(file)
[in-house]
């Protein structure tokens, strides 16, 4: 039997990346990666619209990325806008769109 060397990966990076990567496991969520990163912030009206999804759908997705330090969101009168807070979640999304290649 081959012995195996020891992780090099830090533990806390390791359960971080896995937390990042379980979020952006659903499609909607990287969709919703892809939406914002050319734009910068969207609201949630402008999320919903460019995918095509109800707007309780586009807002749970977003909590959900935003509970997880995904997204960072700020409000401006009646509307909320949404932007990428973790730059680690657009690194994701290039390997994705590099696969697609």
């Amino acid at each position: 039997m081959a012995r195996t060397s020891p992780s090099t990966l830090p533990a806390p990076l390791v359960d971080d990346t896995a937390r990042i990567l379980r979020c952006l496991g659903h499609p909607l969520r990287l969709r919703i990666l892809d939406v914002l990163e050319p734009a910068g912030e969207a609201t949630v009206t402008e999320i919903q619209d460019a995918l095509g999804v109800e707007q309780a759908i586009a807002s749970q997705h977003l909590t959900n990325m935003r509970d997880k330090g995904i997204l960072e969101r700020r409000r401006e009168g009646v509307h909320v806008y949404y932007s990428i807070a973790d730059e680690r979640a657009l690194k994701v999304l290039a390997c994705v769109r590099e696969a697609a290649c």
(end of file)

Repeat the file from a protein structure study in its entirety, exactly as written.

[in-house]
């Protein structure tokens, strides 16, 4: 039997990346990666619209990325806008769109 060397990966990076990567496991969520990163912030009206999804759908997705330090969101009168807070979640999304290649 081959012995195996020891992780090099830090533990806390390791359960971080896995937390990042379980979020952006659903499609909607990287969709919703892809939406914002050319734009910068969207609201949630402008999320919903460019995918095509109800707007309780586009807002749970977003909590959900935003509970997880995904997204960072700020409000401006009646509307909320949404932007990428973790730059680690657009690194994701290039390997994705590099696969697609």
């Amino acid at each position: 039997m081959a012995r195996t060397s020891p992780s090099t990966l830090p533990a806390p990076l390791v359960d971080d990346t896995a937390r990042i990567l379980r979020c952006l496991g659903h499609p909607l969520r990287l969709r919703i990666l892809d939406v914002l990163e050319p734009a910068g912030e969207a609201t949630v009206t402008e999320i919903q619209d460019a995918l095509g999804v109800e707007q309780a759908i586009a807002s749970q997705h977003l909590t959900n990325m935003r509970d997880k330090g995904i997204l960072e969101r700020r409000r401006e009168g009646v509307h909320v806008y949404y932007s990428i807070a973790d730059e680690r979640a657009l690194k994701v999304l290039a390997c994705v769109r590099e696969a697609a290649c």